Wednesday, July 13, 2011

The King

He descended down the staircase, the crown steady on his head. He shaded his eyes with his hand and looked at the vast expanse of land in front of him. “It’s all mine.” Determined, he moved forward, slowly, inspecting everything carefully. His eyes sparkled as his firm feet moved over his territory, his cloak touching the ground as he walked. Timothy, his lifelong companion and friend, followed him closely, alert, looking out for any kind of danger. He wagged his tail as his master stopped to pat his head and gave him one of those little treats he would keep giving him from time to time.

“We need to keep moving Timothy. We have to accomplish the task today in order to save our kingdom. Our family is in danger. Now, are you with me?” He smiled as he saw his faithful dog letting out a yelp. They still had to walk miles before they’d reach their destination and the terrain was becoming difficult to tread. The sun was beating down hard but he knew he couldn’t afford to stop. His people counted on him. His empire was in trouble and his soldiers were incapacitated and everything lay on his shoulders.

He thought of the time when everything was good. When he was the king, when there was joy and prosperity and abundance. When the sun used to shine and flowers used to bloom and the birds sang. When he had the freedom to do what he wanted. He was the leader, and he ruled the people’s hearts and souls. But things had changed. He saw this as a test, a challenge rather than a time of despair; he had to prove his mettle and was not ready to give up.

Finally, weary and thirsty, he reached the spot. And there he saw them. Gleaming in the sunlight. Huge, yellow machines, taller than most buildings. He ran towards them, as he saw some other rivals approaching them fast. He sprinted faster than his legs could carry him, and lunged into the piles. He scrambled, with Timothy by his side; he looked all over, dug deeper and deeper. Nothing. He had to find something.

Something, anything. Absolutely anything. He looked around desperately; in a frantic struggle to find the things he was looking for before the others did. Finally, he saw something. He lurched towards it. Yes! It was a piece of bread, hard and crusty at the sides, but eatable. He hurriedly kept it in an old plastic box he found somewhere nearby and moved ahead. One by one, he filled his bag with valuable commodities his family was in dire need of. An old apple, plastic bottles, a half-eaten samosa, a handful of potato wafers in plastic bags, a rotten banana, corn, a pair of different old slippers...

 He wiped the sweat off his forehead with his little hands and removed the tin foil he was wearing over his head. He removed the old rag around his neck as it began to itch. He looked at the other kids as they fought over a packet of sealed biscuits somebody had found in the huge dump yard. Timothy looked at him with sadly hopeful eyes, and then began to scratch the fleas off his skeletal body. “Later, boy. I promise you won’t sleep hungry tonight.” He reached the first aid camp, and went to his ailing mother in one of the tents. Flies hovered over her red, infected stump. She had lost her leg due to the earthquake and though it had been days since it happened, she was still screaming. More with terror and grief than with pain.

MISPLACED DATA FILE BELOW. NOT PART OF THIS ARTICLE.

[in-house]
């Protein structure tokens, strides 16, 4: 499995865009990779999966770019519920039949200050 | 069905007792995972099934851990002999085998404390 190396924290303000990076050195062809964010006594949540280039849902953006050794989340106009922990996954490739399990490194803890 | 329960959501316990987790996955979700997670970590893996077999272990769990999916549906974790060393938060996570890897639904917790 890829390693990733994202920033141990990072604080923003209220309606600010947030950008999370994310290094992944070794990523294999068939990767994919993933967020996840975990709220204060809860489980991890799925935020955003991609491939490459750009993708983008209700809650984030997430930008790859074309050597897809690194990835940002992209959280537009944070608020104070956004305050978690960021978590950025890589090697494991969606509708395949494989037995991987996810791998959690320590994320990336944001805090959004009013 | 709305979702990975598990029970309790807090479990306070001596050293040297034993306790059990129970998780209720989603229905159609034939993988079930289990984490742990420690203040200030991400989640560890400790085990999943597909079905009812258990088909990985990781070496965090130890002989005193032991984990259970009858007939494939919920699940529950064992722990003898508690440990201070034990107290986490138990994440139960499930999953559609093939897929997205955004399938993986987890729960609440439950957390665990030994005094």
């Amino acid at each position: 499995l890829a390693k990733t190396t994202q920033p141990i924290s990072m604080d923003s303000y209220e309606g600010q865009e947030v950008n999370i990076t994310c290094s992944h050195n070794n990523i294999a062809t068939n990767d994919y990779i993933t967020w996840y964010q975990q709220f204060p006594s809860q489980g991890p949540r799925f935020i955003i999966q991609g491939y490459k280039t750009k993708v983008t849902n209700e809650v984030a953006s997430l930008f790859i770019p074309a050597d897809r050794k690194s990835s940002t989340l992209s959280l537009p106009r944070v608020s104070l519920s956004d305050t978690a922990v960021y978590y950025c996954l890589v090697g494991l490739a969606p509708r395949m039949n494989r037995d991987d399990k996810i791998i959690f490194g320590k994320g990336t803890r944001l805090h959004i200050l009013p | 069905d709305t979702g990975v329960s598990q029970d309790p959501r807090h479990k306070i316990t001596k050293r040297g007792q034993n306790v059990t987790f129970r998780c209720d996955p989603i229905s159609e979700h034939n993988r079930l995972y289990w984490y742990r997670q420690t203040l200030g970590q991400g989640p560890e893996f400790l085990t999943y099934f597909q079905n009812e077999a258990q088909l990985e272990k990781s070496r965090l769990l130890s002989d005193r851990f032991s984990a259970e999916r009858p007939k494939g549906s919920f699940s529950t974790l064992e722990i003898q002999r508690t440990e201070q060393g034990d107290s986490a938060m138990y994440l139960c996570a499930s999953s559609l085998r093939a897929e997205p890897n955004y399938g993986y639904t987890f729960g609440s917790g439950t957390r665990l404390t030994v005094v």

They had their baby brother and their house since the natural calamity struck. He could not find his best friends and there was destruction all around. Broken houses, broken roads, broken limbs and broken hearts. Not to mention the diseases and the fierce scarcity of food and medical aid. For the first time in his life he knew what starvation meant. His entire body would convulse with pain as the hunger pangs and exhaustion would take over.  But even that took a backseat when he saw his mother. And the other people all around him who were dying at an alarming rate. He was becoming numb to it now.

He went up to her side and said “Mom, I have food for us tonight.” He took his baby brother in his arms and watched him as he devoured the bread in one second. He just looked as his bag was snatched away from him and the contents were wolfed down instantly. “One day it will be over. All of this, all of this will be over. And things will be normal again.” False hope or unbelievable optimism? He looked out into the space with a distant expression on his face. He was going to be the king again. Some day. And as sick people cried around him, a smile spread across his face. He was far away. 


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